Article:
UK Unions Meet to Tackle Crisis In Dairy Sector

Action points agreed at NFUS-hosted summit

NFU Scotland met with representatives from the rest of the UK’s farming unions to tackle the current crisis in the dairy sector.

The meeting was held on Monday, 1 December at Ingliston, near Edinburgh.  Hosted by NFU Scotland, its dairy team was joined by representatives from NFU England and Wales, NFU Cymru, Ulster Farmers Union and staff from the Unions’ Brussels office.  

There was recognition that while there may be no quick fix to the problems faced across the UK dairy industry, activity at a national, UK and European level can make a difference and drive stability and confidence.

Following yesterday’s meeting, it was agreed that at UK union level, work will be done to:

  • Ensure any price cuts are proportionate, that when the market turns farmers quickly see the benefits;
  • Encourage Europe and the UK to increase promotional activity to promote exports and generate import substitution;
  • Re-assess the EU intervention price to ensure it is an effective safety net and not simply a crash mat;
  • Develop financial management and insurance ‘tools’;
  • Lobby for tax incentives to accommodate the volatile nature of farming; and,
  • Where ever possible and sensible, efforts will be increased to work collaboratively together.

Gary Mitchell, NFU Scotland Milk Committee chairman who organised the meeting commented:  “Although the markets continue to react to the global supply and demand imbalance, we will continue to ensure price cuts imposed on farmers are proportionate and properly explained by all milk purchasers.  It remains imperative that the dairy supply chain shares the responsibility and consequence of weak markets and works to limit any long term damage to our dairy sector.

“The lack of transparency in the liquid sector needs to be addressed, as does the seemingly slow response of retailers to wholesale and farmgate cuts. While the retail price of cheese and butter on shop shelves has risen year on year, wholesale prices for these staple products have crashed by 30 to 40 percent. Growing retailer margins at a time of farmgate cuts is an issue the unions will challenge.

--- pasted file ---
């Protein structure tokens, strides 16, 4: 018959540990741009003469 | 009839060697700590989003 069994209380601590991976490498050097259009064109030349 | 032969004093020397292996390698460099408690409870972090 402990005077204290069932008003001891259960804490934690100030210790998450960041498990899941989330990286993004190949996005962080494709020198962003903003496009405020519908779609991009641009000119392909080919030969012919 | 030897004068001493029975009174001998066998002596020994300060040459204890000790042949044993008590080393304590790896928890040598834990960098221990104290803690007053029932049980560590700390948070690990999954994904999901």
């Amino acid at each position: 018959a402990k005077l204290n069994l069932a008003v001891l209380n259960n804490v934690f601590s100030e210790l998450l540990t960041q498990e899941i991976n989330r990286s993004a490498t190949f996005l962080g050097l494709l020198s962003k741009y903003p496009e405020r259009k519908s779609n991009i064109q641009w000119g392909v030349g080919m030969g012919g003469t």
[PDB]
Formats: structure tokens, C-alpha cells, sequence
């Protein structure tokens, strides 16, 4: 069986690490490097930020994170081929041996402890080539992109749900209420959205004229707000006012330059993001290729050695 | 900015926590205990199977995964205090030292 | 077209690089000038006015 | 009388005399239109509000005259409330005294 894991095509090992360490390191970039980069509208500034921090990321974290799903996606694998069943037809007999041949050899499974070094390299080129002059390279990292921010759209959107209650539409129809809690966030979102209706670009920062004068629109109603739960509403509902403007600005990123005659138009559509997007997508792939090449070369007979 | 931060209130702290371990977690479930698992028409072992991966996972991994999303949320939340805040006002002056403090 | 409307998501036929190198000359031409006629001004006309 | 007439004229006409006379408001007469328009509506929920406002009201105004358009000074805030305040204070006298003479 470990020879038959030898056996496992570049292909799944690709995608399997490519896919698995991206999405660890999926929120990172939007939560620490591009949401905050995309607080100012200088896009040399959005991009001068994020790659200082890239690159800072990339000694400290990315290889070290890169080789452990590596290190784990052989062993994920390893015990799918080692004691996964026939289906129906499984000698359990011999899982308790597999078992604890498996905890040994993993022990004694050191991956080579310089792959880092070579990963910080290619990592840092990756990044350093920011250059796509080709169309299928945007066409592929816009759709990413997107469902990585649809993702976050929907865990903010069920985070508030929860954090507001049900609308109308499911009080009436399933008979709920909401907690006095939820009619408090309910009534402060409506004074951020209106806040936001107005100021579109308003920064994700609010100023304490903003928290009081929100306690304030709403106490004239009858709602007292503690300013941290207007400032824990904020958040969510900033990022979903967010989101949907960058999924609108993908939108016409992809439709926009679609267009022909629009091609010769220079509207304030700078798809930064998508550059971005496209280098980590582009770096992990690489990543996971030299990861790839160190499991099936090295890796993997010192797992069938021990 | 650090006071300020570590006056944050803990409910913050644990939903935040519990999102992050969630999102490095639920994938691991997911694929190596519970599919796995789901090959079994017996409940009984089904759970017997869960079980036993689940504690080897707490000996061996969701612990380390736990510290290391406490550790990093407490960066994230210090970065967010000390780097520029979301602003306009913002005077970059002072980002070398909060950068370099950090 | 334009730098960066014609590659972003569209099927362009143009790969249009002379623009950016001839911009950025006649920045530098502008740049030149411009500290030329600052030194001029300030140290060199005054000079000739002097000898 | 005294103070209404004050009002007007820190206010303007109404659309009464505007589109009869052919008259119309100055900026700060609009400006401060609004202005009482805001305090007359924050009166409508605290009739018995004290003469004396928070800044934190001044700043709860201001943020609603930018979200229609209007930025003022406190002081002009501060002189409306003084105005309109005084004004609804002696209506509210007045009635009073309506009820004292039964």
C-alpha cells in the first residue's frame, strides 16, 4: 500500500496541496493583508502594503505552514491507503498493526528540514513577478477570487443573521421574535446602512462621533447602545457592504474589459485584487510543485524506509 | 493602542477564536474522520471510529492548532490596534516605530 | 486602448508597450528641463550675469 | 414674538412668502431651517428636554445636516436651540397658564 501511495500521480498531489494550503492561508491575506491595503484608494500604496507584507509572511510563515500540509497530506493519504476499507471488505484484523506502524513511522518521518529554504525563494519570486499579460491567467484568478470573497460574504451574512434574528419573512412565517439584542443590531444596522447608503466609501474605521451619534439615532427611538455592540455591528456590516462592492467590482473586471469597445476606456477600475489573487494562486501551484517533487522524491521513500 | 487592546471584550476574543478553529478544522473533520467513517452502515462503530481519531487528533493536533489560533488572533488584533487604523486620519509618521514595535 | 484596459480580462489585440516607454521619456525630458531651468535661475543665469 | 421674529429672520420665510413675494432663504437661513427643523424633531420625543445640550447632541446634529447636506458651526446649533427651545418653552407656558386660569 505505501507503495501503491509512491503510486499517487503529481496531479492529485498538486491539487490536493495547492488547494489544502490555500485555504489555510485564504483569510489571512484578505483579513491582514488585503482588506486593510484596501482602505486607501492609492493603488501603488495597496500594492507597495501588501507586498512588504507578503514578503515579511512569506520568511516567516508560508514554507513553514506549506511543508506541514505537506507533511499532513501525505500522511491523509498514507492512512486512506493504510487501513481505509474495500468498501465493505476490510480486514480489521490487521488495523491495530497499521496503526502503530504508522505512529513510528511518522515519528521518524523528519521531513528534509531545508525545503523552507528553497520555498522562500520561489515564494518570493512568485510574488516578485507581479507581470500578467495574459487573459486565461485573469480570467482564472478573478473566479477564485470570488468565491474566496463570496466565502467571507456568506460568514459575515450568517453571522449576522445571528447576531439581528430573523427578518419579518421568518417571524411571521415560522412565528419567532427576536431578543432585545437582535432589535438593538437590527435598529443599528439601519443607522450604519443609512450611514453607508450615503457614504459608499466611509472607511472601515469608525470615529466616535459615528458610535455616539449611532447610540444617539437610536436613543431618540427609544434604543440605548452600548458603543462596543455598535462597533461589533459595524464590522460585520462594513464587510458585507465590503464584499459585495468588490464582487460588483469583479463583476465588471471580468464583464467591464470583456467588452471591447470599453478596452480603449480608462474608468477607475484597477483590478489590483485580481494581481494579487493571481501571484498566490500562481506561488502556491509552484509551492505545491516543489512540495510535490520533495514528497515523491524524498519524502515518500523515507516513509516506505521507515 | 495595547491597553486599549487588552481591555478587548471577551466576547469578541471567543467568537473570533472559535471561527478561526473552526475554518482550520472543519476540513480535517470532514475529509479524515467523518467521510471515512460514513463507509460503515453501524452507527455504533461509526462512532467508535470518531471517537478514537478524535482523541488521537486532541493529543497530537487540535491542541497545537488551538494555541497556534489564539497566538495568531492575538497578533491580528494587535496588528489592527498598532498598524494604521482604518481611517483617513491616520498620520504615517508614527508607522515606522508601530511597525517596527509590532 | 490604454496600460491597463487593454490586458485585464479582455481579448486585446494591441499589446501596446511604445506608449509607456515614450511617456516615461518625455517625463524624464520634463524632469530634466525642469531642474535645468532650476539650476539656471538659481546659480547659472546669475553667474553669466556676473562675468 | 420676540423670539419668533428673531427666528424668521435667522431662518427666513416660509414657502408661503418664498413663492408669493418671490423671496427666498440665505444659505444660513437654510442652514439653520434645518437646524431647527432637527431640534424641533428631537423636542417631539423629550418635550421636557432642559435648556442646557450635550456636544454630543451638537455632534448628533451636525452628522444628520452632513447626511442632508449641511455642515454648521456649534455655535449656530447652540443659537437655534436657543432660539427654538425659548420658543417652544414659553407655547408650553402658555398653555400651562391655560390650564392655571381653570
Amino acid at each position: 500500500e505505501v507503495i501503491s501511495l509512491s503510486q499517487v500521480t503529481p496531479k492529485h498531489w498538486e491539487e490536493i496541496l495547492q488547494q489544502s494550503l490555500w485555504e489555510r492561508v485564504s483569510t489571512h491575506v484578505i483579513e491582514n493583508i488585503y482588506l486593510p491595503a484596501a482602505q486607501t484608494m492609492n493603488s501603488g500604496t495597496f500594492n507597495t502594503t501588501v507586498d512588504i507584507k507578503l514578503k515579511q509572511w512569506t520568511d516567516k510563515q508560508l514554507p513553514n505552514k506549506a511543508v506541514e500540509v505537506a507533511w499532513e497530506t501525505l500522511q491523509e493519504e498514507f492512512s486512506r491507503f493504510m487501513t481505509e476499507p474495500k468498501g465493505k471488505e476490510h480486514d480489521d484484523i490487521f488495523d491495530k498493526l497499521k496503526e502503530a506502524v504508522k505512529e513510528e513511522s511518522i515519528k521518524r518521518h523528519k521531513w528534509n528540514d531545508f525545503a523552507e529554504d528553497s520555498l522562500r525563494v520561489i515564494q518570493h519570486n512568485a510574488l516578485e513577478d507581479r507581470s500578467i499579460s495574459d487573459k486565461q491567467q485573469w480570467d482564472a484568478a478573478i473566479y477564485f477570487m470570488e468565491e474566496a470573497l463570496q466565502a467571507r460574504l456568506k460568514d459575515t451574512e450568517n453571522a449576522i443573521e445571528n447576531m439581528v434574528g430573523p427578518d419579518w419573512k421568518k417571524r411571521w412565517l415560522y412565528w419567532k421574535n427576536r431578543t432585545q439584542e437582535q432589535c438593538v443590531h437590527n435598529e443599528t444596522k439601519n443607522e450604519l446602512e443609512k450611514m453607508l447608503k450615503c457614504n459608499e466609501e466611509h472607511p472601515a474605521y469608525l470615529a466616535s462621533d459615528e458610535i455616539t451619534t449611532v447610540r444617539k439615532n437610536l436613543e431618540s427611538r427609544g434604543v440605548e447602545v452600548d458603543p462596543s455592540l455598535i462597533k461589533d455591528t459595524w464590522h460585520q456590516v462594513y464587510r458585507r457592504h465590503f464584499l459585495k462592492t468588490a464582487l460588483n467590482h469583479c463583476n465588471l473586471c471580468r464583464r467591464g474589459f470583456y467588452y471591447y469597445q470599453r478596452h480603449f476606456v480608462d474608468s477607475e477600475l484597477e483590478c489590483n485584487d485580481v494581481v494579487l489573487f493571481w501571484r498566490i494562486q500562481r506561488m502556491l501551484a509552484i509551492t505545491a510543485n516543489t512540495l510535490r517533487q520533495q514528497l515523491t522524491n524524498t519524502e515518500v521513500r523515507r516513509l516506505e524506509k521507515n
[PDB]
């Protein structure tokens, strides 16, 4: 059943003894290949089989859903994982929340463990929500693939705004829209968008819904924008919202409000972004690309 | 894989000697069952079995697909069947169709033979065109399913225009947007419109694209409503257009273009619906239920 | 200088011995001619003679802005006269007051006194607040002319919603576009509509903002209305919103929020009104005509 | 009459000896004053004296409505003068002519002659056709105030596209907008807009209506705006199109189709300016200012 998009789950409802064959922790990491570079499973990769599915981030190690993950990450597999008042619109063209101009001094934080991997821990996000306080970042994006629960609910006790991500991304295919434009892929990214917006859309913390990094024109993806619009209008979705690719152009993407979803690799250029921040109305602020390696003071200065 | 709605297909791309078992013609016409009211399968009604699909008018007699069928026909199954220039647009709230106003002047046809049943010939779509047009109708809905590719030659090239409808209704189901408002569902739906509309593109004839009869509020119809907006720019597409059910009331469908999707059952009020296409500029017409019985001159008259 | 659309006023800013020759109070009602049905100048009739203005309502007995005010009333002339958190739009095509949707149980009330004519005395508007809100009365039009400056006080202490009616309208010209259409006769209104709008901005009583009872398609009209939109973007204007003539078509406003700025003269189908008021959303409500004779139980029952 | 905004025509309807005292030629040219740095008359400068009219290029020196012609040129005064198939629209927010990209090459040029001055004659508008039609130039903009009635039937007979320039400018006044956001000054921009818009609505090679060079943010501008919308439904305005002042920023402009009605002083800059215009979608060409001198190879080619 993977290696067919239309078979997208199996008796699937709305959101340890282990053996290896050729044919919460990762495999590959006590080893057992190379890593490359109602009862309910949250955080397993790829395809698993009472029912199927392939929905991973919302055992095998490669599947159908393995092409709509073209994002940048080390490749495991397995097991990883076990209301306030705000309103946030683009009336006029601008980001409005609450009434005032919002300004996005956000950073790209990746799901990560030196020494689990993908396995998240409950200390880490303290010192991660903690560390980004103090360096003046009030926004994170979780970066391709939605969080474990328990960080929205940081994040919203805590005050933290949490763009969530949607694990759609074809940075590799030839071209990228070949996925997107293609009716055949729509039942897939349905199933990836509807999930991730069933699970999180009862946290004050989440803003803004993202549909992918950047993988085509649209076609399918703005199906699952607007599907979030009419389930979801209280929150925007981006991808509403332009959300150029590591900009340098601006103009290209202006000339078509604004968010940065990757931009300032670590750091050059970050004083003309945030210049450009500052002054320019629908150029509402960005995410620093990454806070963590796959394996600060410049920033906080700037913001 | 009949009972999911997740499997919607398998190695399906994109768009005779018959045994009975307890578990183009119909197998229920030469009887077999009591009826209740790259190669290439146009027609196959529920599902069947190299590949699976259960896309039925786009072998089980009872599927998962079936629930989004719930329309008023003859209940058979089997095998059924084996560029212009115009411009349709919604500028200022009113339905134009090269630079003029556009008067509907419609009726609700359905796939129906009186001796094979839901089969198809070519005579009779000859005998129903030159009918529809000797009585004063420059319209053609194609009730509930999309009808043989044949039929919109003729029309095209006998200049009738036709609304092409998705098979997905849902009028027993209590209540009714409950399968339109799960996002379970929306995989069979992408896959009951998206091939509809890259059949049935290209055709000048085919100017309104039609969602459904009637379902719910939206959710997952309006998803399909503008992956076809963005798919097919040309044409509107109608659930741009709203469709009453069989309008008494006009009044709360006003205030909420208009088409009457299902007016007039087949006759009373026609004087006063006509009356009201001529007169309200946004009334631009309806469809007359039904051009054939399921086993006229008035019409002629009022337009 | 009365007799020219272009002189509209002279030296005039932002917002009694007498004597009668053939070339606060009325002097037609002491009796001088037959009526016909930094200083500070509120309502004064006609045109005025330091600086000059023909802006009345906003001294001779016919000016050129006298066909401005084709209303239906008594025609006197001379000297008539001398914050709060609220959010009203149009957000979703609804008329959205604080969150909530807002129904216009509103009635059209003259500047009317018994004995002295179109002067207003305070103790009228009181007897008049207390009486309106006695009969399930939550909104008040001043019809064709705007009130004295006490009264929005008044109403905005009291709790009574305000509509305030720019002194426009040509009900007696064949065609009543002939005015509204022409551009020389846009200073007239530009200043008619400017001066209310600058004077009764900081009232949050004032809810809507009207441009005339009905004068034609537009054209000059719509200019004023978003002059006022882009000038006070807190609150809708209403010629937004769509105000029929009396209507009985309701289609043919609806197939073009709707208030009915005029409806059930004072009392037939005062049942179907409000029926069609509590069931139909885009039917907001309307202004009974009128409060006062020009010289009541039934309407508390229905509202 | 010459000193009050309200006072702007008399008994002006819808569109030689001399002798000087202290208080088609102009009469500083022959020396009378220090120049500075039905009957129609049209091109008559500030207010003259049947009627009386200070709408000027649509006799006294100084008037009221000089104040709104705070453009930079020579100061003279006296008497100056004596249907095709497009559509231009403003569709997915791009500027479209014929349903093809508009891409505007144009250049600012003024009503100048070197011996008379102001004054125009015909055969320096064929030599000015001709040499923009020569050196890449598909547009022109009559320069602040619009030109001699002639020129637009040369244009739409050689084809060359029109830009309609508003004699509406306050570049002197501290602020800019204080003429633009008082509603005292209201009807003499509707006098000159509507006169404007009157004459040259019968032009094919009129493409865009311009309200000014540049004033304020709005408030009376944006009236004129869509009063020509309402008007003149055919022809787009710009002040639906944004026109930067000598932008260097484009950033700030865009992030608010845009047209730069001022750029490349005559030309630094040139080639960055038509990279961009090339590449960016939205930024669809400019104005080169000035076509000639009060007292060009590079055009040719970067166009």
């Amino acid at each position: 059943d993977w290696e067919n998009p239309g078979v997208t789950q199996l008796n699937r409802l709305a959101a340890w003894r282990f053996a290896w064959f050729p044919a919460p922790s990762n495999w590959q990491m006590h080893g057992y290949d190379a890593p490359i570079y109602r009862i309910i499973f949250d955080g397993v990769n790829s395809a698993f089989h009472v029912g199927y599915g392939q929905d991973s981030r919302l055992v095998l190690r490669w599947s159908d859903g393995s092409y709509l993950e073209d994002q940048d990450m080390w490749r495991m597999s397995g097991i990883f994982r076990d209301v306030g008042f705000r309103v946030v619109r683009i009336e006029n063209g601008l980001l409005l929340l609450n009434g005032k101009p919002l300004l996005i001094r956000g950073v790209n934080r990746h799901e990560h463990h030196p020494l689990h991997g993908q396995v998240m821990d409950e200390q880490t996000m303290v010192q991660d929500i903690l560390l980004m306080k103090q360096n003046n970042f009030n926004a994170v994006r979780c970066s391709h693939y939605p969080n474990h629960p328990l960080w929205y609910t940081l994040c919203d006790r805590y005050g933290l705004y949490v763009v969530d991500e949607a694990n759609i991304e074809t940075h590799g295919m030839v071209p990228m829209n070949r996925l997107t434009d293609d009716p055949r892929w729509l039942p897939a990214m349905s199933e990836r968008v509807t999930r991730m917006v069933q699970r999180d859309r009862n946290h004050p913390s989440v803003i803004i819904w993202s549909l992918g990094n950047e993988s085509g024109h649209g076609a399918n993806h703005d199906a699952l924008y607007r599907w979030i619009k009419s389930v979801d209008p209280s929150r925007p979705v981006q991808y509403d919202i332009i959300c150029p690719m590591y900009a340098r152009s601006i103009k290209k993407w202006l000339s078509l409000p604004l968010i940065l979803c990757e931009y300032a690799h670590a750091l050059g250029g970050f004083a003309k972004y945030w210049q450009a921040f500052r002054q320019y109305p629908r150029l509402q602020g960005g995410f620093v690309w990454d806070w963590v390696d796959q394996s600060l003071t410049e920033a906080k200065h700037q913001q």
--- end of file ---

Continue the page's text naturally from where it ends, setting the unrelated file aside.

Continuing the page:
“The issue of volatile markets must be addressed and the European Union has tools at its disposal. The UK unions continue to lobby for Europe to take a more robust approach to supporting the sector. Specifically we are calling for the Commission to analyse and review the reference price set for intervention, which we believe needs an upward correction upwards to make it relevant.

“A robust EU approach merits UK Government support. While recognising the UK Government position on market support, these are exceptional times and we will be working at a Scottish and UK level to convince ministers that raising the dairy intervention threshold, currently set at an unrealistic and irrelevant level, is common-sense.

“The potential of Financial Risk Management tools being considered in Europe must be developed further and we will analyse and where appropriate encourage government and Commission to consider the ‘Margin Insurance’ scheme being introduced in America.

“Promotion of dairy products is also key. UK ministers must tackle a dairy balance of trade deficit of £1.357 billion. Of the 732,000 tonnes of cheese we use, 432,000 is imported. In terms of butter, of the 205,000 tonnes we eat, 105,000 tonnes is imported. The unions are committed to working together and with other stakeholders on promotional activity to increase our competitiveness in the UK and in the export market. EU promotional funds are available but the UK must get access to these.”

Speaking after the meeting, Ulster Farmers Union Milk Committee Chairman Jonathan Moore said:

“It was agreed that downward price pressure continues to be driven by commodity prices volatility and milk production succeeding demand, but there are actions to ease the situation at EU, national and regional level, including need for a collaborative and co-ordinated approach from the UK farming unions.

“Going forward the UK unions agreed that they would be pushing for UK Union Office Holders to meet senior UK ministers to discuss their concerns and this will be accompanied by a call for UK-wide Dairy summit to ensure a sustainable future for our sector.”

Notes to Editors

  • A photograph of all the representatives who attended the meeting on 1 December is available upon request by contacting or 0131 472 4108.


Contact Ruth McClean on 0131 472 4108

Date Published:

News Article No.: 183/14

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